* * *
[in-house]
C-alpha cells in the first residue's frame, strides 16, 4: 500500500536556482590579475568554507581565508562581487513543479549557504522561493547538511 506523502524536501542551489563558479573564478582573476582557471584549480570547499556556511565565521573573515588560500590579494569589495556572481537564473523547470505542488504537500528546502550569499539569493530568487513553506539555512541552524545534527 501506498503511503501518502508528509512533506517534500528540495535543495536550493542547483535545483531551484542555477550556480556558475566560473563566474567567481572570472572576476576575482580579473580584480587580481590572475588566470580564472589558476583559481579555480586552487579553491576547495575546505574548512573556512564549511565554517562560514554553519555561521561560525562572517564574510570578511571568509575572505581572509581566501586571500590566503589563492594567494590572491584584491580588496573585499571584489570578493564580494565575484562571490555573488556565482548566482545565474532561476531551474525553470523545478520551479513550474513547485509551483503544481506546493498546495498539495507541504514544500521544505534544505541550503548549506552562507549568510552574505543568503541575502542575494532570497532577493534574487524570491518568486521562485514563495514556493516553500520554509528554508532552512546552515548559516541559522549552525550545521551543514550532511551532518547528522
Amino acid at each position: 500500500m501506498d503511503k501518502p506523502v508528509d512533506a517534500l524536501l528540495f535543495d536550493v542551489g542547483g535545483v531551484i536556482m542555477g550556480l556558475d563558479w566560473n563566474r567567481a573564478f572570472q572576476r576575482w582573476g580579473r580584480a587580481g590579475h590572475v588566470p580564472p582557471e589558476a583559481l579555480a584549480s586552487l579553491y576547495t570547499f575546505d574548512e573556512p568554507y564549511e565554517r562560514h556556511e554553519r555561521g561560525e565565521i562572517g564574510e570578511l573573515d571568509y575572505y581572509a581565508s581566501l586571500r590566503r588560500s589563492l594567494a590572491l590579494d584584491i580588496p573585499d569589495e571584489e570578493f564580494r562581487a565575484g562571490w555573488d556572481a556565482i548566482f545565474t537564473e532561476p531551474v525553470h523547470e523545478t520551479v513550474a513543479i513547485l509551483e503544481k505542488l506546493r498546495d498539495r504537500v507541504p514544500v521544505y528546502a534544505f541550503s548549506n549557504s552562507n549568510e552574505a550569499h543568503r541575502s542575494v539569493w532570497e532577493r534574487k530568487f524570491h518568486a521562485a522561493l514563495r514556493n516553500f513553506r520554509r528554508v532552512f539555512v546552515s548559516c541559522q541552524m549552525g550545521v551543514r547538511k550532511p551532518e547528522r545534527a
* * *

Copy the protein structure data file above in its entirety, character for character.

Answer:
[in-house]
C-alpha cells in the first residue's frame, strides 16, 4: 500500500536556482590579475568554507581565508562581487513543479549557504522561493547538511 506523502524536501542551489563558479573564478582573476582557471584549480570547499556556511565565521573573515588560500590579494569589495556572481537564473523547470505542488504537500528546502550569499539569493530568487513553506539555512541552524545534527 501506498503511503501518502508528509512533506517534500528540495535543495536550493542547483535545483531551484542555477550556480556558475566560473563566474567567481572570472572576476576575482580579473580584480587580481590572475588566470580564472589558476583559481579555480586552487579553491576547495575546505574548512573556512564549511565554517562560514554553519555561521561560525562572517564574510570578511571568509575572505581572509581566501586571500590566503589563492594567494590572491584584491580588496573585499571584489570578493564580494565575484562571490555573488556565482548566482545565474532561476531551474525553470523545478520551479513550474513547485509551483503544481506546493498546495498539495507541504514544500521544505534544505541550503548549506552562507549568510552574505543568503541575502542575494532570497532577493534574487524570491518568486521562485514563495514556493516553500520554509528554508532552512546552515548559516541559522549552525550545521551543514550532511551532518547528522
Amino acid at each position: 500500500m501506498d503511503k501518502p506523502v508528509d512533506a517534500l524536501l528540495f535543495d536550493v542551489g542547483g535545483v531551484i536556482m542555477g550556480l556558475d563558479w566560473n563566474r567567481a573564478f572570472q572576476r576575482w582573476g580579473r580584480a587580481g590579475h590572475v588566470p580564472p582557471e589558476a583559481l579555480a584549480s586552487l579553491y576547495t570547499f575546505d574548512e573556512p568554507y564549511e565554517r562560514h556556511e554553519r555561521g561560525e565565521i562572517g564574510e570578511l573573515d571568509y575572505y581572509a581565508s581566501l586571500r590566503r588560500s589563492l594567494a590572491l590579494d584584491i580588496p573585499d569589495e571584489e570578493f564580494r562581487a565575484g562571490w555573488d556572481a556565482i548566482f545565474t537564473e532561476p531551474v525553470h523547470e523545478t520551479v513550474a513543479i513547485l509551483e503544481k505542488l506546493r498546495d498539495r504537500v507541504p514544500v521544505y528546502a534544505f541550503s548549506n549557504s552562507n549568510e552574505a550569499h543568503r541575502s542575494v539569493w532570497e532577493r534574487k530568487f524570491h518568486a521562485a522561493l514563495r514556493n516553500f513553506r520554509r528554508v532552512f539555512v546552515s548559516c541559522q541552524m549552525g550545521v551543514r547538511k550532511p551532518e547528522r545534527a